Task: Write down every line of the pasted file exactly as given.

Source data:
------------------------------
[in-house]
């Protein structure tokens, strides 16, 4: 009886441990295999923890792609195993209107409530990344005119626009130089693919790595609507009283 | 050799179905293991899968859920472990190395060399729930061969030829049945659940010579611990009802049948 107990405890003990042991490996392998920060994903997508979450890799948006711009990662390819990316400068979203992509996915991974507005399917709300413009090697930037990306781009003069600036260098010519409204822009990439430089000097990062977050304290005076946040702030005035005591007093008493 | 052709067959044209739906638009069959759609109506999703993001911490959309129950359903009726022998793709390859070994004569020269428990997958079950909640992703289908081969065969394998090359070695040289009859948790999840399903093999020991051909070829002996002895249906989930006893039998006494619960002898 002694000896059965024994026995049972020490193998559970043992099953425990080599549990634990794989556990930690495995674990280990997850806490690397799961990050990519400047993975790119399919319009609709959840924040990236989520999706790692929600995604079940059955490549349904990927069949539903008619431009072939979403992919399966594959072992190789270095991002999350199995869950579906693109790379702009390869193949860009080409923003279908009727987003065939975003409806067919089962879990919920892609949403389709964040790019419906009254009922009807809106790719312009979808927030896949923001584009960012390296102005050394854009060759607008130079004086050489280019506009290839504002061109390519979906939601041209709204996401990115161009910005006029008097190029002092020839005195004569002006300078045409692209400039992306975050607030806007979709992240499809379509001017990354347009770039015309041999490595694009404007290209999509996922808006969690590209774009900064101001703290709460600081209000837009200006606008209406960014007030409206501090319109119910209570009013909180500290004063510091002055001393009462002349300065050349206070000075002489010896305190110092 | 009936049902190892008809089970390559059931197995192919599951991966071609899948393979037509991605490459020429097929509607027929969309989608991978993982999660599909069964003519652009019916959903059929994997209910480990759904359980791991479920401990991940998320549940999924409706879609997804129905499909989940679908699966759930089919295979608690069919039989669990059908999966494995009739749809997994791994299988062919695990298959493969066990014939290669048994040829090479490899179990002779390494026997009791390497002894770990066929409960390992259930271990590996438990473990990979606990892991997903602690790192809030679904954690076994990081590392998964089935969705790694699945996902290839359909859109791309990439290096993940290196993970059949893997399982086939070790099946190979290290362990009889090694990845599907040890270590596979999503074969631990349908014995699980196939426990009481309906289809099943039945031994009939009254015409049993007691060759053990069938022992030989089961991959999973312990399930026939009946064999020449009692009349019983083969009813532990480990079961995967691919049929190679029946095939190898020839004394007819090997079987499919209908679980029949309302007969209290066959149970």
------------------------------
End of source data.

[in-house]
């Protein structure tokens, strides 16, 4: 009886441990295999923890792609195993209107409530990344005119626009130089693919790595609507009283 | 050799179905293991899968859920472990190395060399729930061969030829049945659940010579611990009802049948 107990405890003990042991490996392998920060994903997508979450890799948006711009990662390819990316400068979203992509996915991974507005399917709300413009090697930037990306781009003069600036260098010519409204822009990439430089000097990062977050304290005076946040702030005035005591007093008493 | 052709067959044209739906638009069959759609109506999703993001911490959309129950359903009726022998793709390859070994004569020269428990997958079950909640992703289908081969065969394998090359070695040289009859948790999840399903093999020991051909070829002996002895249906989930006893039998006494619960002898 002694000896059965024994026995049972020490193998559970043992099953425990080599549990634990794989556990930690495995674990280990997850806490690397799961990050990519400047993975790119399919319009609709959840924040990236989520999706790692929600995604079940059955490549349904990927069949539903008619431009072939979403992919399966594959072992190789270095991002999350199995869950579906693109790379702009390869193949860009080409923003279908009727987003065939975003409806067919089962879990919920892609949403389709964040790019419906009254009922009807809106790719312009979808927030896949923001584009960012390296102005050394854009060759607008130079004086050489280019506009290839504002061109390519979906939601041209709204996401990115161009910005006029008097190029002092020839005195004569002006300078045409692209400039992306975050607030806007979709992240499809379509001017990354347009770039015309041999490595694009404007290209999509996922808006969690590209774009900064101001703290709460600081209000837009200006606008209406960014007030409206501090319109119910209570009013909180500290004063510091002055001393009462002349300065050349206070000075002489010896305190110092 | 009936049902190892008809089970390559059931197995192919599951991966071609899948393979037509991605490459020429097929509607027929969309989608991978993982999660599909069964003519652009019916959903059929994997209910480990759904359980791991479920401990991940998320549940999924409706879609997804129905499909989940679908699966759930089919295979608690069919039989669990059908999966494995009739749809997994791994299988062919695990298959493969066990014939290669048994040829090479490899179990002779390494026997009791390497002894770990066929409960390992259930271990590996438990473990990979606990892991997903602690790192809030679904954690076994990081590392998964089935969705790694699945996902290839359909859109791309990439290096993940290196993970059949893997399982086939070790099946190979290290362990009889090694990845599907040890270590596979999503074969631990349908014995699980196939426990009481309906289809099943039945031994009939009254015409049993007691060759053990069938022992030989089961991959999973312990399930026939009946064999020449009692009349019983083969009813532990480990079961995967691919049929190679029946095939190898020839004394007819090997079987499919209908679980029949309302007969209290066959149970």